From the introduction of his 1977 book Picked-up Pieces, John Updike offers six rules on good reviewing (which, unfortunately assume the author is male):
My rules, drawn up inwardly when l embarked on this craft, and shaped intaglio- fashion by youthful traumas at the receiving end of critical opinion, were and are:
- Try to understand what the author wished to do, and do not blame him for not achieving what he did not attempt.
- Give him enough direct quotation–at least one extended passage–of the book’s prose so the review’s reader can form his own impression, can get his own taste.
- Confirm your description of the book with quotation from the book, if only phrase-long, rather than proceeding by fuzzy precis.
- Go easy on plot summary, and do not give away the ending. (How astounded and indignant was I, when innocent, to find reviewers blabbing, and with the sublime inaccuracy of drunken lords reporting on a peasants’ revolt, all the turns of my suspenseful and surpriseful narrative! Most ironically, the only readers who approach a book as the author intends, unpolluted by pre-knowledge of the plot, are the detested reviewers themselves. And then, years later, the blessed fool who picks the volume at random from a library shelf.)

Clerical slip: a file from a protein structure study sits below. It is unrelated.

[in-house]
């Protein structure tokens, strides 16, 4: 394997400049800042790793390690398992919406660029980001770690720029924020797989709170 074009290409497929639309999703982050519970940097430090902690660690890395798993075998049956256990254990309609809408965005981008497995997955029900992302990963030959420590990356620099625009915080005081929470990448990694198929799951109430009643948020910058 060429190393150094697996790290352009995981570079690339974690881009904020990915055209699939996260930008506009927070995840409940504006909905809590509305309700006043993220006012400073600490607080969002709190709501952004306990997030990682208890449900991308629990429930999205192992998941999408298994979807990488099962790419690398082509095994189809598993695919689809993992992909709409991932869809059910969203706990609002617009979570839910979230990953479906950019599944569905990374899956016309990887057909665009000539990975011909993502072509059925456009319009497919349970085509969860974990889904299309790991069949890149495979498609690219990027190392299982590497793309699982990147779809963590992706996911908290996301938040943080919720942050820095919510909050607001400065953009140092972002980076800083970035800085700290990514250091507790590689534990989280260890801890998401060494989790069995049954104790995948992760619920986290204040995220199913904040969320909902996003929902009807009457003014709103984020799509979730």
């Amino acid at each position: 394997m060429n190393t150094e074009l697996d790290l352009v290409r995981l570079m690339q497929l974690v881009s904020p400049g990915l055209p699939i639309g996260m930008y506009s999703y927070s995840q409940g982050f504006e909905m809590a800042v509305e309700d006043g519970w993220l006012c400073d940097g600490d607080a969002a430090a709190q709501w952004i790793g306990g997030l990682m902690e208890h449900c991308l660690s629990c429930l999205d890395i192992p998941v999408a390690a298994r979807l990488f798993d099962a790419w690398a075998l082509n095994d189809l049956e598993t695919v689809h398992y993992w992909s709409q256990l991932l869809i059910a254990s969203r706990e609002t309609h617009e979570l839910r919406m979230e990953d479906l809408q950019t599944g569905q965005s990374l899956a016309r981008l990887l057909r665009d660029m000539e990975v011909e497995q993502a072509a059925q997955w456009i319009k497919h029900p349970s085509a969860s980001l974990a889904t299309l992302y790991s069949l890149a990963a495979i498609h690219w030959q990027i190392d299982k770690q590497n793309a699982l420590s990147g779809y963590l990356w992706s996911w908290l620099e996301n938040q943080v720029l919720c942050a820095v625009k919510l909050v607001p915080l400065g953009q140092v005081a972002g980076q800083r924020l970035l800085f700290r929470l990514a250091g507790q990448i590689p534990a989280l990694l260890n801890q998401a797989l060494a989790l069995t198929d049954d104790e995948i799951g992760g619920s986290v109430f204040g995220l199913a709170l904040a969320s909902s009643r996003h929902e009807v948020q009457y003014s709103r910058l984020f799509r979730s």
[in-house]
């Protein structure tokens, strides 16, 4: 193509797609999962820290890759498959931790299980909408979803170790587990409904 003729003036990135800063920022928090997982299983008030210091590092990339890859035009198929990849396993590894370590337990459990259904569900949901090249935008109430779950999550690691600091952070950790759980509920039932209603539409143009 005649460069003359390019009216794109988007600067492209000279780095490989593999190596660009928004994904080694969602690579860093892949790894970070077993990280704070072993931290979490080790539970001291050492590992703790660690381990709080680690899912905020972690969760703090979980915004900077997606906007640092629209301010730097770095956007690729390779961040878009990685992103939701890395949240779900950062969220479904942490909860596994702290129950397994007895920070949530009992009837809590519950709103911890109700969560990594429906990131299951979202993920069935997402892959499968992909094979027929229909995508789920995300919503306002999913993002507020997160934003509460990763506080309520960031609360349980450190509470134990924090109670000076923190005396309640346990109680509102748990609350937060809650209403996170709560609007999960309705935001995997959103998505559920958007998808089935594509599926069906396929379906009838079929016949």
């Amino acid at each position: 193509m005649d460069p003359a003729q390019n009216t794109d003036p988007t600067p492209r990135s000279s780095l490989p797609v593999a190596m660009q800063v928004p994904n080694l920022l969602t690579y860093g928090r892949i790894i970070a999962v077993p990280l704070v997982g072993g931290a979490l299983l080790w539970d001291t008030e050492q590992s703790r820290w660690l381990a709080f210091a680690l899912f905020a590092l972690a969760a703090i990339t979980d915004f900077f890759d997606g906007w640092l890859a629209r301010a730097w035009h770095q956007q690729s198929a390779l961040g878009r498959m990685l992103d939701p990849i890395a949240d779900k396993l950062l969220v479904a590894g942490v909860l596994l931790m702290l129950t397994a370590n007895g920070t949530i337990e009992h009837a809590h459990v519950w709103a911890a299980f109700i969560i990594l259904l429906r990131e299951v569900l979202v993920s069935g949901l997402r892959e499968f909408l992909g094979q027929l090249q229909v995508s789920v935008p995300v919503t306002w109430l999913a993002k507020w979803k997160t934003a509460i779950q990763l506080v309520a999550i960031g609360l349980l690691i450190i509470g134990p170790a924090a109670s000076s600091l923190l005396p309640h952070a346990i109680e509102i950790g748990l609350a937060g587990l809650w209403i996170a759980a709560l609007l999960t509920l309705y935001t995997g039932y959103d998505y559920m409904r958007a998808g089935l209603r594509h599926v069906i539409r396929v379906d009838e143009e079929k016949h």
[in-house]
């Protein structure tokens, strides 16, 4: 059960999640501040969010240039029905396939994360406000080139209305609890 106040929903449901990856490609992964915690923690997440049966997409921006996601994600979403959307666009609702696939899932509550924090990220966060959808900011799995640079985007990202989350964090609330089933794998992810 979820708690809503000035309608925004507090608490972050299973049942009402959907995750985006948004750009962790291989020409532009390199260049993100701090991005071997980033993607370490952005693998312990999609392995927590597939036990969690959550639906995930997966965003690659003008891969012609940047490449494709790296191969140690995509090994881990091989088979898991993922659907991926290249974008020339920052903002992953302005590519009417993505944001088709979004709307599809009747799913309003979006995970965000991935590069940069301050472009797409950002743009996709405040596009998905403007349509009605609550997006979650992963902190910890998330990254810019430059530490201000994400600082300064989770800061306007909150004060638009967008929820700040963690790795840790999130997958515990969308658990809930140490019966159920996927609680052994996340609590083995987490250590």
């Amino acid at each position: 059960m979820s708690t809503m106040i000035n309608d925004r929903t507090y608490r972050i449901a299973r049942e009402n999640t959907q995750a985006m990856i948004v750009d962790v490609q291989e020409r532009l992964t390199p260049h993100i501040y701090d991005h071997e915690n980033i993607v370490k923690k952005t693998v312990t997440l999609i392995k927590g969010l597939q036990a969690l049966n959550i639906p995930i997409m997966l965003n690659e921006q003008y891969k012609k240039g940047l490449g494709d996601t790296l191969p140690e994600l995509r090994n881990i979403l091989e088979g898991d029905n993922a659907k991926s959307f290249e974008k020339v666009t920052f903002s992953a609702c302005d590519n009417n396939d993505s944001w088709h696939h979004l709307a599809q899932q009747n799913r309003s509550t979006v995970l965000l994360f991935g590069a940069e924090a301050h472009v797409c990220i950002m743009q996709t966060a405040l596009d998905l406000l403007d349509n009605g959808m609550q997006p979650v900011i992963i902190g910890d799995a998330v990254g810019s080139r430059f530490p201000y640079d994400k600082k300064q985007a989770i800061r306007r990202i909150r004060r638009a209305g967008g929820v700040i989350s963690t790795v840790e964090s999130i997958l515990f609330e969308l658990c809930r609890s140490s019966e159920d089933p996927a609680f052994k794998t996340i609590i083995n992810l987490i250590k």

- If the book is judged deficient, cite a successful example along the same lines, from the author’s ouevre or elsewhere. Try to understand the failure. Sure it’s his and not yours?
Whether or not it’s a good or bad trend (and being an author I’m bound to mention this point), I suspect too few reviewers of science fiction and fantasy fiction really seem to put much effort into point 1. Perhaps that’s because genre critics are fascinated with taxonomy and heritage, and end up trying to compare the book to others, rather than examining it in isolation. Maybe that’s just the nature of genre, though.